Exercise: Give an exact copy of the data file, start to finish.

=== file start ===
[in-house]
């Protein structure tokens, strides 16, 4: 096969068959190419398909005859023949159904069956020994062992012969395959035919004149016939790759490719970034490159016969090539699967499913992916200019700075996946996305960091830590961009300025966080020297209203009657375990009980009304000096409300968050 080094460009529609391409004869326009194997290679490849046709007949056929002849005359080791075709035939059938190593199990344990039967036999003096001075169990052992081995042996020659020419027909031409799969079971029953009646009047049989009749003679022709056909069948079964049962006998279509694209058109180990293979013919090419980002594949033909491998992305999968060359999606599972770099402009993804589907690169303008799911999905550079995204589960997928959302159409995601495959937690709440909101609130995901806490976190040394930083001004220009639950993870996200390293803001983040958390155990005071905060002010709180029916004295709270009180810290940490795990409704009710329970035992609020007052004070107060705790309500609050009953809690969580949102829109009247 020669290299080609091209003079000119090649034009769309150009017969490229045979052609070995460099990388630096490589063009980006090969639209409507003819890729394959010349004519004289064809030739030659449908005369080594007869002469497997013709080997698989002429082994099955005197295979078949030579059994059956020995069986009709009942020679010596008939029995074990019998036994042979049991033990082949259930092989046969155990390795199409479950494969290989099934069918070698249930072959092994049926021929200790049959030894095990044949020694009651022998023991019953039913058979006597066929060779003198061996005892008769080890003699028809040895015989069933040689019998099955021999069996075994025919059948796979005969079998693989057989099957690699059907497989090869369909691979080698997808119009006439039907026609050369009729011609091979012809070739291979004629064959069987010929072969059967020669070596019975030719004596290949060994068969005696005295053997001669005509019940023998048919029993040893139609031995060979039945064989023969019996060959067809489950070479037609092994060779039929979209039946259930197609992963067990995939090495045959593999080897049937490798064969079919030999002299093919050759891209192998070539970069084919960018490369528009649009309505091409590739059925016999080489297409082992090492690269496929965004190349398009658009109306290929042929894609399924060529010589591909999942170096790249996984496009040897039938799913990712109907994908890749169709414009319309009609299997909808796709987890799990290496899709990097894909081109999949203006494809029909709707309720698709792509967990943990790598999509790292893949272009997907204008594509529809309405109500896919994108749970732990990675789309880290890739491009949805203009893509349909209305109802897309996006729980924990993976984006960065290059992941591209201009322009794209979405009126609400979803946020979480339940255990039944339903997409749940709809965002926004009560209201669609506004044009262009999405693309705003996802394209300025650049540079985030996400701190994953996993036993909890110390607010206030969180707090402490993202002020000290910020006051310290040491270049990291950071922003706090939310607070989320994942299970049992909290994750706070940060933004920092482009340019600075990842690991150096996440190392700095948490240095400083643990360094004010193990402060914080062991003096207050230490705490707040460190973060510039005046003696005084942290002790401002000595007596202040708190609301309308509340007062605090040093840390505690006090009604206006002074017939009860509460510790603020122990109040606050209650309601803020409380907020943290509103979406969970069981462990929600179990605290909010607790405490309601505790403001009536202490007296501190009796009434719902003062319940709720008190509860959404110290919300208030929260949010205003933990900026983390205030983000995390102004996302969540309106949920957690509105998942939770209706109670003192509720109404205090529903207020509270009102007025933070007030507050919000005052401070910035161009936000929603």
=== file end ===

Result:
[in-house]
């Protein structure tokens, strides 16, 4: 096969068959190419398909005859023949159904069956020994062992012969395959035919004149016939790759490719970034490159016969090539699967499913992916200019700075996946996305960091830590961009300025966080020297209203009657375990009980009304000096409300968050 080094460009529609391409004869326009194997290679490849046709007949056929002849005359080791075709035939059938190593199990344990039967036999003096001075169990052992081995042996020659020419027909031409799969079971029953009646009047049989009749003679022709056909069948079964049962006998279509694209058109180990293979013919090419980002594949033909491998992305999968060359999606599972770099402009993804589907690169303008799911999905550079995204589960997928959302159409995601495959937690709440909101609130995901806490976190040394930083001004220009639950993870996200390293803001983040958390155990005071905060002010709180029916004295709270009180810290940490795990409704009710329970035992609020007052004070107060705790309500609050009953809690969580949102829109009247 020669290299080609091209003079000119090649034009769309150009017969490229045979052609070995460099990388630096490589063009980006090969639209409507003819890729394959010349004519004289064809030739030659449908005369080594007869002469497997013709080997698989002429082994099955005197295979078949030579059994059956020995069986009709009942020679010596008939029995074990019998036994042979049991033990082949259930092989046969155990390795199409479950494969290989099934069918070698249930072959092994049926021929200790049959030894095990044949020694009651022998023991019953039913058979006597066929060779003198061996005892008769080890003699028809040895015989069933040689019998099955021999069996075994025919059948796979005969079998693989057989099957690699059907497989090869369909691979080698997808119009006439039907026609050369009729011609091979012809070739291979004629064959069987010929072969059967020669070596019975030719004596290949060994068969005696005295053997001669005509019940023998048919029993040893139609031995060979039945064989023969019996060959067809489950070479037609092994060779039929979209039946259930197609992963067990995939090495045959593999080897049937490798064969079919030999002299093919050759891209192998070539970069084919960018490369528009649009309505091409590739059925016999080489297409082992090492690269496929965004190349398009658009109306290929042929894609399924060529010589591909999942170096790249996984496009040897039938799913990712109907994908890749169709414009319309009609299997909808796709987890799990290496899709990097894909081109999949203006494809029909709707309720698709792509967990943990790598999509790292893949272009997907204008594509529809309405109500896919994108749970732990990675789309880290890739491009949805203009893509349909209305109802897309996006729980924990993976984006960065290059992941591209201009322009794209979405009126609400979803946020979480339940255990039944339903997409749940709809965002926004009560209201669609506004044009262009999405693309705003996802394209300025650049540079985030996400701190994953996993036993909890110390607010206030969180707090402490993202002020000290910020006051310290040491270049990291950071922003706090939310607070989320994942299970049992909290994750706070940060933004920092482009340019600075990842690991150096996440190392700095948490240095400083643990360094004010193990402060914080062991003096207050230490705490707040460190973060510039005046003696005084942290002790401002000595007596202040708190609301309308509340007062605090040093840390505690006090009604206006002074017939009860509460510790603020122990109040606050209650309601803020409380907020943290509103979406969970069981462990929600179990605290909010607790405490309601505790403001009536202490007296501190009796009434719902003062319940709720008190509860959404110290919300208030929260949010205003933990900026983390205030983000995390102004996302969540309106949920957690509105998942939770209706109670003192509720109404205090529903207020509270009102007025933070007030507050919000005052401070910035161009936000929603």